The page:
Larry Ferlazzo’s Websites of the Day…

…For Teaching ELL, ESL, & EFL

February 2, 2016
by Larry Ferlazzo
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Three Good Speaking/Writing Prompts – Along With Video Models

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Here are three new videos from Soul Pancake that I think provide excellent speaking or writing prompts to English Language Learners and others. Plus, the videos are great models to get students thinking!

I’m adding this post to Best Posts On Writing Instruction.

October 13, 2015
by Larry Ferlazzo
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Listen To (& Read) An ELL Classroom Chant About The Months Of The Year

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I’m a big fan of using chants for vocabulary and grammar instruction with Beginning English Language Learners. They support better retention, speaking practice (see The Best Sites (& Videos) For Learning About Jazz Chants for applicable research) and can be just plain fun.

Here’s a downloadable copy of two chants that took me five minutes to create – one for the months of the year and the other on days of the week.

Plus, as a bonus, here’s a SoundCloud recording of our class being led by my co-teacher (and co-author) Katie Hull chanting today about the months (we post them at our class blog so the entire class can enjoy listening to themselves):

September 12, 2015
by Larry Ferlazzo
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Excellent Article On Listening AND Writing Prompt I’ll Be Having Students Use With It

How to Be a Better Listener is a very good article that appeared on The Scientific American’s site today.

What does the author suggest are ways people can become better listeners? Do you agree with her? To support your opinion, be sure to include specific examples drawn from your own experience, your observations of others, or any of your readings.

I’m adding this post to The Best Ideas To Help Students Become Better Listeners — Contribute More and to The Best Posts On Writing Instruction.

September 6, 2015
by Larry Ferlazzo
1 Comment

The New Voice Typing Feature In Google Docs Is Great – I Wonder If ELLs Can Use It For Pronunciation Practice?

I tried out the new Google Docs Voice Typing feature today, and was very impressed with its accuracy. I’ve embedded below both a video and the short test I tried out.

Its accuracy got me wondering if it could be a useful tool for English Language Learners to use and practice their pronunciation. Obviously, a site like English Central that actually grades pronunciation accuracy is more engaging. But it seems to me that having students speak and see if the Google Docs software can understand them might be worth trying now and then.

What do you think?

I’m adding this post to The Best Websites For Practicing English Pronunciation.

August 10, 2015
by Larry Ferlazzo
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Video: StoryCorps & A Ton Of Partners Announce “The Great Thanksgiving Listen”

StoryCorps, ABS News, NPR and a ton of other groups today announced “The Great Thanksgiving Listen” where they’re inviting high school students to interview a “grandparent or an elder” with the StoryCorps great smartphone app (see Boy Oh Boy, Christmas Has Come Early For Teachers With The New StoryCorps Mobile App!).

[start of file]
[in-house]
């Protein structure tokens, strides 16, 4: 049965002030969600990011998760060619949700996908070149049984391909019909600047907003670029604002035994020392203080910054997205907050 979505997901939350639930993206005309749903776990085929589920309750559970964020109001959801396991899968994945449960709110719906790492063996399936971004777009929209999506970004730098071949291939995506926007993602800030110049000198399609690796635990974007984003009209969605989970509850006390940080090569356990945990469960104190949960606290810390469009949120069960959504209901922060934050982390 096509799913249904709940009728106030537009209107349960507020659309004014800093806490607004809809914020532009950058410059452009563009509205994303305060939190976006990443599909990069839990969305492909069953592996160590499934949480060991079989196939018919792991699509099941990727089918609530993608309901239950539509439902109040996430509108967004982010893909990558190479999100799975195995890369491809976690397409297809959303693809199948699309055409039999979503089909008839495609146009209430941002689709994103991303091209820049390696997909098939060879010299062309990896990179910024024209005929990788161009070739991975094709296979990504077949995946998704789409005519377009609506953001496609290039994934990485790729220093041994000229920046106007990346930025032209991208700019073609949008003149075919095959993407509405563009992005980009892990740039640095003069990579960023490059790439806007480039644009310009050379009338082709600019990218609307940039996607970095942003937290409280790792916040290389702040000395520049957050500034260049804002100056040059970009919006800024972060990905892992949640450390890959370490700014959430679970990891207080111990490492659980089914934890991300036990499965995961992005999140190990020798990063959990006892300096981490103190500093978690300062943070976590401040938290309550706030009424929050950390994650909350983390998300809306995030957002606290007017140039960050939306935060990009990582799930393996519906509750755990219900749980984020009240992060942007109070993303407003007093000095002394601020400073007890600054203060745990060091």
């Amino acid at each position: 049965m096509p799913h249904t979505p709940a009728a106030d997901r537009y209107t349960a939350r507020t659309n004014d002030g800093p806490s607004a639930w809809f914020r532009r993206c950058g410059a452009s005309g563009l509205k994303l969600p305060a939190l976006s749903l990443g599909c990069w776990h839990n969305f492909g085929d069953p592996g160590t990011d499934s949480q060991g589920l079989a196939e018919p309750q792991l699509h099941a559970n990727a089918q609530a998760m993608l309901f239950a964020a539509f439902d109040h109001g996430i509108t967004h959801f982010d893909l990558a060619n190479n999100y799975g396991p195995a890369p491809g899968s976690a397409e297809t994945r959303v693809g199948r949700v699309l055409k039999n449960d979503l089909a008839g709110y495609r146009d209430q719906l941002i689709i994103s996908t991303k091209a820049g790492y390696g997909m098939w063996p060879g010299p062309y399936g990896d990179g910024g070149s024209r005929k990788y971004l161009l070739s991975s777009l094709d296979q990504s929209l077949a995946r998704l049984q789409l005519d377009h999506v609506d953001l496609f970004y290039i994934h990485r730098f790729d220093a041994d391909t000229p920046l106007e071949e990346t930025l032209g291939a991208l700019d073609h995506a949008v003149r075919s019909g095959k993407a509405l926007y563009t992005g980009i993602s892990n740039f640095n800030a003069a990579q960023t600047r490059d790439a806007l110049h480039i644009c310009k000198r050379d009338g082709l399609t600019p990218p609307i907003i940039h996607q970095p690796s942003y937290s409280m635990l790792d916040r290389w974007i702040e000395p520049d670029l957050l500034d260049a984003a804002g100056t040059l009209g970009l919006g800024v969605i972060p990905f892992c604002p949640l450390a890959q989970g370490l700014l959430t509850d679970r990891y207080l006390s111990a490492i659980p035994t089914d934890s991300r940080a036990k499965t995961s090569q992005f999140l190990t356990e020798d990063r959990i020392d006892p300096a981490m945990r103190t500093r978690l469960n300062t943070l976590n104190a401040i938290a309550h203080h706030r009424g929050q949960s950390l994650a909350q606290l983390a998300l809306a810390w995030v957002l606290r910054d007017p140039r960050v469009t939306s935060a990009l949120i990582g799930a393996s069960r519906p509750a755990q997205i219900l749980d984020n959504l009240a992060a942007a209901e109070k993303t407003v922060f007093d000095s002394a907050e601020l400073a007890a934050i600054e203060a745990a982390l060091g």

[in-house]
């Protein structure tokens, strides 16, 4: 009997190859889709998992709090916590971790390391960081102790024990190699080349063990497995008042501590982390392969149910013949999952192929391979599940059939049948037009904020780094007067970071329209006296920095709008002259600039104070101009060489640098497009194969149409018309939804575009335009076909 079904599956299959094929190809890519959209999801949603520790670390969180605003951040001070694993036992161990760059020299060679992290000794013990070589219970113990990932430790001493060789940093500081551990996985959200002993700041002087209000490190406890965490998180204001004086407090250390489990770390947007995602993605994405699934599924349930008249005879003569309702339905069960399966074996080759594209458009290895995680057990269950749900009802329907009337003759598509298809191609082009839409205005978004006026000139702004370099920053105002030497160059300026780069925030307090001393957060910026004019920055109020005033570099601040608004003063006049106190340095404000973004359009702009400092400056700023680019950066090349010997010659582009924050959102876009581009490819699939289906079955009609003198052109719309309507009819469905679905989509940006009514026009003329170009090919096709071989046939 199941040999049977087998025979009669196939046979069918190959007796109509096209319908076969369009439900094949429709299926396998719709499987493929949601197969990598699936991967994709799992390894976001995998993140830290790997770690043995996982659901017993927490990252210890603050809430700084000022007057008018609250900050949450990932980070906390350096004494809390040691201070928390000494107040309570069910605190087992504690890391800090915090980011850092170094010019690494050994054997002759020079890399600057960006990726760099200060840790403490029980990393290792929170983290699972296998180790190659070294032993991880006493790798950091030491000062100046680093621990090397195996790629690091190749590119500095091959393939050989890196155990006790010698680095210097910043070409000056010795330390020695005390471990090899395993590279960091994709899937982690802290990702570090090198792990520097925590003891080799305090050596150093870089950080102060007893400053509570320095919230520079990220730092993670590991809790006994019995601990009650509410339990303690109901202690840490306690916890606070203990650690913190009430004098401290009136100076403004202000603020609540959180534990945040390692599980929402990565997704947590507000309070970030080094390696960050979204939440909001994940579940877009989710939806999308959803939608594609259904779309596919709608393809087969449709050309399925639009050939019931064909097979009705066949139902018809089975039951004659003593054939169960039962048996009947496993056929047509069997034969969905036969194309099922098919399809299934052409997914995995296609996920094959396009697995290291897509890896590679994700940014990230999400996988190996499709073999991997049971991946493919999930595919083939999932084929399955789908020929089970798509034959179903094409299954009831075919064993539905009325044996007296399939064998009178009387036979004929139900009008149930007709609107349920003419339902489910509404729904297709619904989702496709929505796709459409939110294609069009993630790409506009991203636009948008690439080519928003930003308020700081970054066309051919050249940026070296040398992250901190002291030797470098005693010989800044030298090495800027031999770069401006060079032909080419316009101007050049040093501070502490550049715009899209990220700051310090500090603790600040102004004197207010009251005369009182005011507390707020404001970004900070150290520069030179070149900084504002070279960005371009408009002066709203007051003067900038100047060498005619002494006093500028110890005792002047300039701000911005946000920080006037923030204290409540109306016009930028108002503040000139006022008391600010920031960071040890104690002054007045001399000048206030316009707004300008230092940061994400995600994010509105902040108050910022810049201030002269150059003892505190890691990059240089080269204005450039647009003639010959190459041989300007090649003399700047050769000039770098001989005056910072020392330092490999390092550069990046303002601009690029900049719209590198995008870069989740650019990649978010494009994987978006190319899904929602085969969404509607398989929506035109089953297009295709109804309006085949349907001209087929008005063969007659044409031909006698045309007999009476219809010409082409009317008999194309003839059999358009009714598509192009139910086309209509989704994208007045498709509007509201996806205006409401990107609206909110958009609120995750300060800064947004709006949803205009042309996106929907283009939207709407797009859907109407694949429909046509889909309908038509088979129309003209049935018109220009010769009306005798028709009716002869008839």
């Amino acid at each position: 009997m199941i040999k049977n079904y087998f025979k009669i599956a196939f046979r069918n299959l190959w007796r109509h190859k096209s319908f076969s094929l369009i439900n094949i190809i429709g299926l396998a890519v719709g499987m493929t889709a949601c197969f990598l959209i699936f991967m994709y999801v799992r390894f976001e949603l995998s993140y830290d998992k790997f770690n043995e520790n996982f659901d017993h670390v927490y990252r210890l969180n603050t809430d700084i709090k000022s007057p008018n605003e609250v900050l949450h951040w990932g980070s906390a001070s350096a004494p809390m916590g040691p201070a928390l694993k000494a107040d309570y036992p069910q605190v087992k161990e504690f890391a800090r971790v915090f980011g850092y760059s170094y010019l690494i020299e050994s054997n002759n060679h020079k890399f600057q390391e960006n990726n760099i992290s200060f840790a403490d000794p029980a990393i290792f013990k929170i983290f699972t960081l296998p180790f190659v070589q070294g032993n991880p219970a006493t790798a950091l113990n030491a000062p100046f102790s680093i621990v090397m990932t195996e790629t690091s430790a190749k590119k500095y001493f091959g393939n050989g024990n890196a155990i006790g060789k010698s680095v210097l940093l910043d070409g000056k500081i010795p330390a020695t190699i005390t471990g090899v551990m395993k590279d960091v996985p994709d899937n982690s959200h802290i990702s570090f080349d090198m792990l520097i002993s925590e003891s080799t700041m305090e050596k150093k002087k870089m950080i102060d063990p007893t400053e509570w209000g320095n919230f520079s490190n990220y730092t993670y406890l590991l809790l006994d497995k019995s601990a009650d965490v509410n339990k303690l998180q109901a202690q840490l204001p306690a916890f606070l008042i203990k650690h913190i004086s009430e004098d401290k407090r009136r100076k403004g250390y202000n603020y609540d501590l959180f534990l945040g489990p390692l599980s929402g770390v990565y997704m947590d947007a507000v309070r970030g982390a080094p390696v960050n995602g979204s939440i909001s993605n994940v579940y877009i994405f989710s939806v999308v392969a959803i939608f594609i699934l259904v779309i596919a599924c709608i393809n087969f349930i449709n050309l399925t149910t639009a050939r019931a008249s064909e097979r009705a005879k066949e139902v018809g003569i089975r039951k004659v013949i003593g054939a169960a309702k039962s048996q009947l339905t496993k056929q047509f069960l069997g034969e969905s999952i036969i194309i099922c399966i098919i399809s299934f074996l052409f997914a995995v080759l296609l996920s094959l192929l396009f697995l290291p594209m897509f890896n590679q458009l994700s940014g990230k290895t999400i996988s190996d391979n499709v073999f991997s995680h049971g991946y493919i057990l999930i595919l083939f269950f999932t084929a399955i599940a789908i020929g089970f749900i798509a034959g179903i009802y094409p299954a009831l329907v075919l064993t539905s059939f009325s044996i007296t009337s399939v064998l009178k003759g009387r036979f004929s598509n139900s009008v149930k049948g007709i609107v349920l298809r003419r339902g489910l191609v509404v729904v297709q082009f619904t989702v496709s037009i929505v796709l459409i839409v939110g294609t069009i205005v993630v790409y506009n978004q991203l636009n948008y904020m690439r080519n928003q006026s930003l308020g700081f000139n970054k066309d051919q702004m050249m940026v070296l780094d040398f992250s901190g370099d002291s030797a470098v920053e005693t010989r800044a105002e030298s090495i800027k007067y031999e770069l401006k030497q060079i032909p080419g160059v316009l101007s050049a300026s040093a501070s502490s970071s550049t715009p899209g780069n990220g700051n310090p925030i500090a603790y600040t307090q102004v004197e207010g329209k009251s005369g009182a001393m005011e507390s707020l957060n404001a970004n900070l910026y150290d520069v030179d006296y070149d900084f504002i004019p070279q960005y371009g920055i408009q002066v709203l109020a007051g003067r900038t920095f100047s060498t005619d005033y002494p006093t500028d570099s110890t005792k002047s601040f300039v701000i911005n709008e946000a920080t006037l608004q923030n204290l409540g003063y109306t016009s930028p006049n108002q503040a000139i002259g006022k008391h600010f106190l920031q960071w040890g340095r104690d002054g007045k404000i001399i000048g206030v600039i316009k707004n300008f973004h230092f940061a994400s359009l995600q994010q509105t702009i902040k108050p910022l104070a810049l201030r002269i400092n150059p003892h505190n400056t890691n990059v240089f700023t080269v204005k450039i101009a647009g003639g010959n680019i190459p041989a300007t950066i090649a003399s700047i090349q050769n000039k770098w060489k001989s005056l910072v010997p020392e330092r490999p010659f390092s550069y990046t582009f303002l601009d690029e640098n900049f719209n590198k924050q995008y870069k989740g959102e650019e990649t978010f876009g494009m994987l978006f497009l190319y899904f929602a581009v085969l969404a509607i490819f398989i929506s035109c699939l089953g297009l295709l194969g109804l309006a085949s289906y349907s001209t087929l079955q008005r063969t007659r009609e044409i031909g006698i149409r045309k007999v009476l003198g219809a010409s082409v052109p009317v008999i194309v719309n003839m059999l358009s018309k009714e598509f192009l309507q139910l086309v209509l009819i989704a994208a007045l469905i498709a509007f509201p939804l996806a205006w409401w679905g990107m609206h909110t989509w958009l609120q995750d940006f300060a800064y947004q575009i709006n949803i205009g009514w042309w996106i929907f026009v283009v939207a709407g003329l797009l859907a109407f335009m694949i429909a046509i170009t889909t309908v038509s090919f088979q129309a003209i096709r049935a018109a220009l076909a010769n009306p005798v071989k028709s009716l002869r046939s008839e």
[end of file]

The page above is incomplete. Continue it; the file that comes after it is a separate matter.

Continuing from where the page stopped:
You can get more information about the project from StoryCorps, including a “toolkit” for teachers.

June 17, 2015
by Larry Ferlazzo
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Another Jimmy Fallon Game Useful For English Language Learners

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Several times each year, Jimmy Fallon plays a game on The Tonight Show that can easily be modified as a language-learning activity for the classroom. I’ve written about many of them.

Last week, he played a new one called Random Picture Association. As the video below shows, it’s exactly what the name implies — they show photos and players share what comes to mind.

It seems to me that this could be a fun exercise for students to practice speaking — either give groups of two or three a pack of picture cards or show funny images from the web on an overheard. Then one student in each group – taking turns – tells the others in English what comes to their mind.

Has anyone tried something like this in your classroom?

I’m adding this post to The Best Ways To Use Photos In Lessons.

June 16, 2015
by Larry Ferlazzo
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Quote Of The Day: Communicate Vision By “Using Image Based Words”

I spend a lot of time working with my IB Theory of Knowledge students on the importance of illustrating each point they make, both in essays and in presentations, with stories. In fact, many highlight that fact in their end-of-year class evaluations as one of the most important things they have learned. You can see many of the resources I use to back-up my hammering on that concept at The Best Digital (& Non-Digital) Storytelling Resources (especially in the bottom-half).

Adam Grant shared an article this morning on Twitter that is a nice addition to that collection. It’s titled People Remember What You Say When You Paint a Picture.

Here’s an excerpt:

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June 15, 2015
by Larry Ferlazzo
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Good Advice For Giving Presentations

Here are new additions to The Best Sources Of Advice For Making Good Presentations:

A TED speaker coach shares 11 tips for right before you go on stage is from TED Talks.

Free e-book: How to Present at a Language Teacher’s Conference is from Adam Simpson.

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